CINCINNATI (FOX19) - Ken Riley has been on the minds of Bengals fans for years.
One of the franchise’s undisputed greats, Riley spent all of his 15 seasons (1969-83) as a Cincinnati Bengal. He finished his career as one of only 26 cornerbacks in NFL history to have played 200 games, in that time recording 65 interceptions and 18 fumble recoveries.
A three-time All Pro, Riley’s interceptions, interception return yards, and interceptions returned for touchdowns are all Bengals records. His 65 interceptions remain top-five in the history of the NFL.
But Riley, who has more interceptions than 29 defensive backs in the NFL Hall of Fame, isn’t a hall-of-famer himself.
That doesn’t sit right with his son, Ken Riley II.
“Ever since he retired, I’ve been lobbying for him to get into the NFL Hall of Fame,” Riley II told FOX19 NOW on Wednesday.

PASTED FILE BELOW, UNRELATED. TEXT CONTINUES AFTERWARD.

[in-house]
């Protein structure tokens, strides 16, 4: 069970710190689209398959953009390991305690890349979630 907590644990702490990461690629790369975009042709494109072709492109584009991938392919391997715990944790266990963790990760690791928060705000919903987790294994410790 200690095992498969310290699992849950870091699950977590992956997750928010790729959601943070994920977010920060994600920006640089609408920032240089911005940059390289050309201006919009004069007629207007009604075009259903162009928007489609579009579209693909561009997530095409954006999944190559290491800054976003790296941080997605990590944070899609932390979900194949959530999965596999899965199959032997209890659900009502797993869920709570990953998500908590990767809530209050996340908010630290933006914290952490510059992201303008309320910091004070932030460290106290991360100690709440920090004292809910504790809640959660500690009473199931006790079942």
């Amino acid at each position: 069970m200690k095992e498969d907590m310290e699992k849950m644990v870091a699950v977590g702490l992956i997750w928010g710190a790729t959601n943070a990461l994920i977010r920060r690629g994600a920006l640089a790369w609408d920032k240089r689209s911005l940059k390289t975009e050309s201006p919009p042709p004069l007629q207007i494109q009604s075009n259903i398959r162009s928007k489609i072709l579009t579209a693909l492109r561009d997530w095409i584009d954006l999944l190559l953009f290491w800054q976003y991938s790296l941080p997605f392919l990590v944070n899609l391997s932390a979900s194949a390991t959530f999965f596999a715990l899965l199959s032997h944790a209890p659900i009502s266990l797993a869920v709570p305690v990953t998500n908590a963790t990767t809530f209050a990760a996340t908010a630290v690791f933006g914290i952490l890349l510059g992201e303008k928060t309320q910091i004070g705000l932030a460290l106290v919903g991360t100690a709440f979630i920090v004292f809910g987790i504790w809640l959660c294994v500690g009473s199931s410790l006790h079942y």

If that dream once appeared distant, it got closer last week when the Bengals announced a Ring of Honor, something fans and former players have argued is long overdue.
“I would’ve loved for him to be here,” Riley II said. “it would’ve been that much more special for him.”
Riley’s death in 2020 may have driven the decision, especially after an NFL Honors “In Memoriam” video segment that ran during the Super Bowl omitted him.
“Ken left a great impact on the Bengals and the NFL. His legacy deserves to be honored among the greatest to ever play the game,” the team wrote on Twitter. But clap-back responses pointed to the fact that the Bengals organization had not honored Riley either — in a Ring of Honor that did not then exist.
“It would come up, and people would say, ‘If the franchise doesn’t recognize the greats, why would anybody else?’” Riley II said.
The team’s first Ring of Honor class will include Paul Brown and Anthony Muñoz, as well as two other players to be announced at a home game this year.
Riley II hopes his father will be one of them, bringing the NFL Hall of Fame that much closer.
“I know deep inside, that’s something he really wanted,” he said. “He’s earned it, no matter if he’s not here now. He earned it through his play and the type of man he was. He was not only my father, but my hero too.”
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